Tourists in Paris are reminded to be on guard against increasingly brazen and aggressive pickpockets after staff at the Louvre walked out Wednesday to protest against violent working conditions.
Saying they’re fed up with dealing with gangs of thugs and being spat at, insulted, threatened and even struck, 200 workers at one of the most famous museums in the world -- it receives about 10 million visits a year -- staged a walkout, disappointing a long line of tourists. The museum reopened Thursday with increased police presence, but tourists visiting crowded places should remain vigilant.
In the center of Paris, thieves often work in groups of up to 30, and include children from eastern Europe.
It’s the latest event to tarnish the city’s reputation in the eyes of the world. In March, a group of Chinese tourists were targeted by a gang of pickpockets, an attack that made headlines around the world.
Meanwhile, the US Embassy in France offers visitors a host of tips and suggestions on how to avoid being the victim of a predatory pickpockets -- tips which can also be applied to travel around the world.
Here are a few highlights:
Keep only what is essential in your wallet. For example, one credit card, one piece of ID, and no more than €50. Make copies of your passport, and other ID cards.
Women are advised to carry bags with a zipper enclosure, and to carry it tightly under their arm, slightly in front of them.
Swing your backpack around so that it’s slightly in front of you. Men can protect themselves by placing a rubber band around their wallet and putting it in their front pocket, a detail that will make it difficult for thieves to extract the wallet smoothly.
Be extra vigilant around major tourist sites like the Eiffel Tower, Notre Dame, the Champs-Elysées. Metros are also major target areas.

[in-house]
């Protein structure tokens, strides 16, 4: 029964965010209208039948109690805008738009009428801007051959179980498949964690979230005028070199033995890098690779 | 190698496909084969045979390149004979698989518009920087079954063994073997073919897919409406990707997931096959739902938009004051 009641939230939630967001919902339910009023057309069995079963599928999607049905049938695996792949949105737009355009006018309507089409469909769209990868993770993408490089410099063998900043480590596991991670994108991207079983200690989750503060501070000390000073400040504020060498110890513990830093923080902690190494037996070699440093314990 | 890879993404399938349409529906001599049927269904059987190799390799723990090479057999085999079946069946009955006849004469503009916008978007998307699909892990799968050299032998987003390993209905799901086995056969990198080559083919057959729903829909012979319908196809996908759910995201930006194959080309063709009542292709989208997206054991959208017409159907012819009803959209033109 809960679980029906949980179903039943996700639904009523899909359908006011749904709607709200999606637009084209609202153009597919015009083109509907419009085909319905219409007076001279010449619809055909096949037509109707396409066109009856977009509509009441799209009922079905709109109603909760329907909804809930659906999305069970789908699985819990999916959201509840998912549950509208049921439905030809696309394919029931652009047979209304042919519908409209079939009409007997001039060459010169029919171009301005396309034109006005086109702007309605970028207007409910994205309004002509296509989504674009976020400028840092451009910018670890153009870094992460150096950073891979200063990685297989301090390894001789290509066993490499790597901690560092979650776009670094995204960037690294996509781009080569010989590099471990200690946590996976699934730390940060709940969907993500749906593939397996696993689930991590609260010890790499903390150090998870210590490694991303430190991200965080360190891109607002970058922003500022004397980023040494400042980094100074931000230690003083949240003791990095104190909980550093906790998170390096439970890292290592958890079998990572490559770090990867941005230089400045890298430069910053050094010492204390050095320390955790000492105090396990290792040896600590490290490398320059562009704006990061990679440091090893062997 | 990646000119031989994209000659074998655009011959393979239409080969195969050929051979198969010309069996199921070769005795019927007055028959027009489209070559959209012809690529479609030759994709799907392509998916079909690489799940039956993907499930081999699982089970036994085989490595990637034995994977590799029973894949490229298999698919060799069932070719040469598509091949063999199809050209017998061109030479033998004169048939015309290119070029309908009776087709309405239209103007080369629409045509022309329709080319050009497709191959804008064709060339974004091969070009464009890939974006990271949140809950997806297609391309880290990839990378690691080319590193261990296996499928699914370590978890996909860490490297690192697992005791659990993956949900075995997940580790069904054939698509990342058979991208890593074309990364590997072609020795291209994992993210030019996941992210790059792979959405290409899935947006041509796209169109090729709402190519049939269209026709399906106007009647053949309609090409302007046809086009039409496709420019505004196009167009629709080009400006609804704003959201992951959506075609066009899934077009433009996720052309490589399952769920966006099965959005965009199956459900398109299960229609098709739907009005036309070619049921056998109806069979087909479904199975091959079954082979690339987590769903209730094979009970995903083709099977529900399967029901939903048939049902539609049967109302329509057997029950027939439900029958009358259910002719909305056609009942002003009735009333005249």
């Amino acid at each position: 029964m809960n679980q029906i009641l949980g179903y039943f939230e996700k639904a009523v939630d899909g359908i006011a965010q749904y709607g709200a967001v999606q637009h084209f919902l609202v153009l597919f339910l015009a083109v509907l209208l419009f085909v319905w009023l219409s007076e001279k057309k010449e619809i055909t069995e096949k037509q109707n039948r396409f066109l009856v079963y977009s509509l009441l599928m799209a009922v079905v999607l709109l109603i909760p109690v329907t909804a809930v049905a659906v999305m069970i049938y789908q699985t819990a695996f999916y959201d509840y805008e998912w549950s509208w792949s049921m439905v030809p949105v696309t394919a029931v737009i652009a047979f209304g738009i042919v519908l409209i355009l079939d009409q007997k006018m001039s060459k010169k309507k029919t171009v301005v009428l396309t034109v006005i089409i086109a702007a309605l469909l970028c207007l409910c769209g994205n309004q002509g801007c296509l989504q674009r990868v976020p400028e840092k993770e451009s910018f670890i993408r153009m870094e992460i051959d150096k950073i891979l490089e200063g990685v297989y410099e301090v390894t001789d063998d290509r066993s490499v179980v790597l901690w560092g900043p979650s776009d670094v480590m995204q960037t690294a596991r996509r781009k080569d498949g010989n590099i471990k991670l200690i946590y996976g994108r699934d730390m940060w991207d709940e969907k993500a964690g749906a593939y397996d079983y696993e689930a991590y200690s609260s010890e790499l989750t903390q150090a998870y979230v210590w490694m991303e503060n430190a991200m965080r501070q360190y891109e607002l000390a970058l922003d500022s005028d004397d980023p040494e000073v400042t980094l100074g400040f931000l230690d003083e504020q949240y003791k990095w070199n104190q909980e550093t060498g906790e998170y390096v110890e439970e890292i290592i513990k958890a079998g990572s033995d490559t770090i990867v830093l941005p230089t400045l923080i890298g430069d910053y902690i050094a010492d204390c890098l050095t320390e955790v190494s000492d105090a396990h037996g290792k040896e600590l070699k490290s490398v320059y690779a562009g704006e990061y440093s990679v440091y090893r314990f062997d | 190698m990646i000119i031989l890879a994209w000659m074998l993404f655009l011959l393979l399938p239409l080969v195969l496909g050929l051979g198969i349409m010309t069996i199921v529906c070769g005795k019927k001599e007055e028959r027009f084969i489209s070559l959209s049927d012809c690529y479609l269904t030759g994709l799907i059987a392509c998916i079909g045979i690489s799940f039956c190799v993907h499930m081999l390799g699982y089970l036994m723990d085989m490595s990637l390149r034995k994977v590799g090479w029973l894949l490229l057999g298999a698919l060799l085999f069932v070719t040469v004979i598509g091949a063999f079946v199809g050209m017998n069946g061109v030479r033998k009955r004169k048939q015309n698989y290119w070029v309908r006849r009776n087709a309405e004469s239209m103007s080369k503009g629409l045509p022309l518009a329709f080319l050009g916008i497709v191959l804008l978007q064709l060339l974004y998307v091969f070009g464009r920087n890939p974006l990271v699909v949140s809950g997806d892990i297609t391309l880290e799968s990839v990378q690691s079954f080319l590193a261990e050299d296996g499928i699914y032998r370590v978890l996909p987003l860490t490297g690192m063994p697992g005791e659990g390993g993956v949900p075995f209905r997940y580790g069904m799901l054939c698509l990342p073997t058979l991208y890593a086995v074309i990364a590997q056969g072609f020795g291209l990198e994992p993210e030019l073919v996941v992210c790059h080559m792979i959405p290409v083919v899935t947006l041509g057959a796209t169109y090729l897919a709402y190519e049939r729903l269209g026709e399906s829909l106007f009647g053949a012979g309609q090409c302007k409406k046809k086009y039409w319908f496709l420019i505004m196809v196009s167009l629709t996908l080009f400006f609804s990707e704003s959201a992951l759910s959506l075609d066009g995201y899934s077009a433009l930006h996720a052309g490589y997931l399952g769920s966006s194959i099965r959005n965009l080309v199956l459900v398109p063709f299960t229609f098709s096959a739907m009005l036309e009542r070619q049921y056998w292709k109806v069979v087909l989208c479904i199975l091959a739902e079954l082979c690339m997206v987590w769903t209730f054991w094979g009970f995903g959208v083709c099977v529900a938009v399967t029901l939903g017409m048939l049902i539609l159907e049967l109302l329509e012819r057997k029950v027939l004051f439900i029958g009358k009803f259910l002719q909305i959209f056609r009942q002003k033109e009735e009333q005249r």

If you are pickpocketed, start yelling for police immediately. The embassy advises against chasing down the perpetrators as the wallet has most likely already been handed off to someone else within the group.
If there are no security guards or police around, go to the local police station (commissariat) and file a complaint.
Know what you’re up against:
The most popular tactic on the metro is the “crush and grab.” You will be swarmed by several people and in the chaos, as you’re being pushed, you will be pickpocketed.
Another tip: try to avoid sitting or standing right by the doors. Because another trick they use it so grab the purse or smartphone just as the train doors open and dashing away. Wherever you end up in the train, try to minimize access to your pockets and purses.
The age-old distraction method involves the pretext of asking for directions, or attempts to sell you trinkets. During the distraction, someone will try to pick your pockets.
Another rather unpleasant technique: Someone will throw or spill something on you like water or ice cream. You will be approached by people who feign to help you, and in the chaos, you will be pickpocketed.
- If the machine eats your card, go into the bank immediately as it’s most likely the machine's been tampered with. Use only ATMs from major banks. Refrain from talking to anyone during the transaction, as it’s likely part of an attempt to scam you.
As always, cover your hand as your enter your pin code.